How many USA men dodged the draft in Vietnam, and how?

How many men dodged the draft in Vietnam?

In all, half a million Americans dodged their Vietnam War service. They were fugitives until 1977 when President Jimmy Carter ordered a general amnesty.

How did many men avoid the draft?

There were two kinds of methods to avoid being drafted when you number was called: illegal and legal. There were a few laws in place relevant to Selective Service meant to keep necessary men in their homes and with their families. Purposely pursuing a legal waiver or deferment for any reason is draft avoidance.

How long did a draftee have to serve in Vietnam?

two years

Draftees had a service obligation of two years, but volunteers served longer tours—four years in the case of the Air Force. Another alternative was to join the National Guard or the Reserve, go to basic training, and then serve out one’s military obligation on training weekends and short active duty tours.

Why did people dodge the draft Vietnam War?

While the reasons for being “anti-war” were mostly religious during the First and Second World Wars, in the 1960’s, the reasons given by young men who were resisting the draft included not only religious beliefs but ethical considerations as well.

How long was a Marine tour of duty in Vietnam?

A tour of duty in Vietnam for most ground forces lasted one year.

What birthdays were called for the Vietnam draft?

A lottery drawing – the first since 1942 – was held on December 1, 1969, at Selective Service National Headquarters in Washington, D.C. This event determined the order of call for induction during calendar year 1970; that is, for registrants born between January 1, 1944, and December 31, 1950.

How long was basic training in Vietnam?

8 weeks

During the Vietnam War, more than 200,000 recruits graduated from Parris Island with the peak load being 10,979 in March 1966. No new battalions were added, but training was cut from 11 weeks to 8 weeks and the size of the recruit platoons was increased.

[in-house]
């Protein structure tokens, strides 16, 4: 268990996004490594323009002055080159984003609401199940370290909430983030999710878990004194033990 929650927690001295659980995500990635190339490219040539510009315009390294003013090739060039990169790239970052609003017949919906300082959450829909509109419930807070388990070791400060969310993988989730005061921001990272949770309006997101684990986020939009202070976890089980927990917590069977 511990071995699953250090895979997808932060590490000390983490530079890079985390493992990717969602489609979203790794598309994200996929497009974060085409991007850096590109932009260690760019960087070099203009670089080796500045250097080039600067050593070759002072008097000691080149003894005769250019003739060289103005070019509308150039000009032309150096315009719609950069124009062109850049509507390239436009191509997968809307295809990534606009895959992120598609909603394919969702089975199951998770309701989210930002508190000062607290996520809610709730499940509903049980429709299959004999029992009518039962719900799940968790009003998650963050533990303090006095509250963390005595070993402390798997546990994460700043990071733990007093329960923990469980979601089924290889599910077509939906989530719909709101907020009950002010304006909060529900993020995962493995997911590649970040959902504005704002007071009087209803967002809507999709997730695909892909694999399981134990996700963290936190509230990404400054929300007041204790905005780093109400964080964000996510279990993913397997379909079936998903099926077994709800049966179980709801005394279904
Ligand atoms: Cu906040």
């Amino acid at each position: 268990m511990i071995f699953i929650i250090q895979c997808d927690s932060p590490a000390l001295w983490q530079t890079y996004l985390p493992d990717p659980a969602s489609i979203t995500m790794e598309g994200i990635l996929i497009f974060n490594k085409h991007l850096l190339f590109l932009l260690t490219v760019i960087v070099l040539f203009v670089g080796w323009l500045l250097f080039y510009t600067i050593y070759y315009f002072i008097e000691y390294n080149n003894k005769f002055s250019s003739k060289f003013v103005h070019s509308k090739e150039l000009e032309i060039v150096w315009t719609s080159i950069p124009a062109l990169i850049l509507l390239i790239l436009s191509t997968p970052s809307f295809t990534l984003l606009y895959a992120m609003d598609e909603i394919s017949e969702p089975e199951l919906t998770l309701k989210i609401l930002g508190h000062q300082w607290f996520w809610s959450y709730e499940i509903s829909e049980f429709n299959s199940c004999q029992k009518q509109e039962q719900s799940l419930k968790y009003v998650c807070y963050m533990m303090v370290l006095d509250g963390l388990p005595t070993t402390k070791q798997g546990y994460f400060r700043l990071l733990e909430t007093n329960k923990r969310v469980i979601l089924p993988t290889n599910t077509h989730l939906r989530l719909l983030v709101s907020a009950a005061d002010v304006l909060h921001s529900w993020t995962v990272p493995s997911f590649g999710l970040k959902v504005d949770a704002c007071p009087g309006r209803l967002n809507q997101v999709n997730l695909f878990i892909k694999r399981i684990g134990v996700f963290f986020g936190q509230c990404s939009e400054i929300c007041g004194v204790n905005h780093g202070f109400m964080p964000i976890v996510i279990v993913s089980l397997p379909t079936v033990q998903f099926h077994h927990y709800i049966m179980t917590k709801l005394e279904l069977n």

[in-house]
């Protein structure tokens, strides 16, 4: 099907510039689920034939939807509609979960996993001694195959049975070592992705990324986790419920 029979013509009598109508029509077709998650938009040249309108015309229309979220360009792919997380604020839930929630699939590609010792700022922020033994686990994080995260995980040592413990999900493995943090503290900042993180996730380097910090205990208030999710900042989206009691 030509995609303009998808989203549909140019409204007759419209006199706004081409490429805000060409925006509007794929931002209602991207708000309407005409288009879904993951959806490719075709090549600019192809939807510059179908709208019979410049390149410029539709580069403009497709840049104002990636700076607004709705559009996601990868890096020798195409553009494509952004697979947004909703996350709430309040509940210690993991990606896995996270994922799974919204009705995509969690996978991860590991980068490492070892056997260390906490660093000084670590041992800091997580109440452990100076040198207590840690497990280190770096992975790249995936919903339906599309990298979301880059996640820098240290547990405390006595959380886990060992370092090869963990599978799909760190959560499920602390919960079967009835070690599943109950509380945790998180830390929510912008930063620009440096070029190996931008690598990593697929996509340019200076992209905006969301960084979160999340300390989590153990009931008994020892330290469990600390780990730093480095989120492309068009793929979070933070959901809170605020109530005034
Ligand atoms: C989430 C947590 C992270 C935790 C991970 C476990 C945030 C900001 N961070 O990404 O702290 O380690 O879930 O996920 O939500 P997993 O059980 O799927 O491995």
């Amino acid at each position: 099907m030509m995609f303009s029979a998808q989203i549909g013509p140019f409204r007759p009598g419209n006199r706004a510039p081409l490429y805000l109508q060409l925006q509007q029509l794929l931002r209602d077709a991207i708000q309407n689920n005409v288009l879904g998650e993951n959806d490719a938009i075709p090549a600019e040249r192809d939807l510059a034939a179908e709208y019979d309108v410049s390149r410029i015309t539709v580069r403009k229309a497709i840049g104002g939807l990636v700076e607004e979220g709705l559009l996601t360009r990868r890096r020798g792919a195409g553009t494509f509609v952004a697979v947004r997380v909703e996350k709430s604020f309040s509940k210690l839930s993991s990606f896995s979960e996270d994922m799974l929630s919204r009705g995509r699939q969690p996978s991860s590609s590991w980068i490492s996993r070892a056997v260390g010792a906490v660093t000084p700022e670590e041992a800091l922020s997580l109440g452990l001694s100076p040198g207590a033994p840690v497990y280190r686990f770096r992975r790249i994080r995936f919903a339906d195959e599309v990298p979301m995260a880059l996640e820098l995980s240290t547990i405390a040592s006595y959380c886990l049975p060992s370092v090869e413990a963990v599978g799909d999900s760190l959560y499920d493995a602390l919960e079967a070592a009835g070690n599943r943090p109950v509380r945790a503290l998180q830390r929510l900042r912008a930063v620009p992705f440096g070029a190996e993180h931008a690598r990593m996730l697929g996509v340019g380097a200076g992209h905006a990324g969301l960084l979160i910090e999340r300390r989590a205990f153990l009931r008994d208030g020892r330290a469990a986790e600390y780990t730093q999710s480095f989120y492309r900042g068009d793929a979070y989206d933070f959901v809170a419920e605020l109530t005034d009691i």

How many conscientious objectors were there in Vietnam?

171,000 conscientious objectors

Vietnam War
Over the duration of the conflict, the Selective Service recognized 171,000 conscientious objectors; 3,275 soldiers received discharges for conscientious objector status that developed after their induction into the military.

Did the Marines draft during Vietnam?

For Marines it had been a long and especially costly war. About 450,000 Leathernecks, mostly volunteers, served in Vietnam (42,600 were draftees). Some 13,000 were killed and 88,000 wounded (51,392 badly enough to be hospitalized).

Can an only son be drafted?

the “only son”, “the last son to carry the family name,” and ” sole surviving son” must register with Selective Service. These sons can be drafted. However, they may be entitled to peacetime deferment if there is a military death in the immediate family.

How long was a tour in Vietnam War?


During the Vietnam War, the U.S. Army used a personnel rotation policy that at first blush defies military logic. The Army rotated soldiers through Vietnam on one-year tours. Officers also spent a year in country, but only six of those months were in a troop command.

Is Fort Polk still active?

Fort Polk changed from a Continental Army Command (CONARC) post in July 1975 and became a Forces Command (FORSCOM) member. In the spring of 1976, the Infantry Training Center at Fort Polk closed its doors and ceased operations. The final chapter of the Vietnam War ended for Fort Polk.

What was boot camp like during Vietnam?

In some training camps, recruits were forced to repeatedly cross the horizontal ladder, colloquially known as monkey bars, before each and every meal. It was a tough order, and one that could take a serious toll on your hands, according to Larry Lettie, who belonged to the Signal Corps from 1971-74.

Why do Vietnam vets not talk about the war?

Civilians do not like to hear about killing, and combat soldiers do not want to talk about it. There is no euphemistic way to talk about killing, and there is no eloquent way to describe a violent death. So, in order to cope, soldiers have invented their own private language to talk about these subjects.

Who served the most tours in Vietnam?

He earned 38 military decorations during his career, and has been called the most decorated U.S. soldier of the Vietnam War.

Jorge Otero Barreto
Years of service 1959–1970
Rank Sergeant First Class
Unit 101st Airborne 25th Infantry 82nd Airborne 173rd Airborne Brigade Combat Team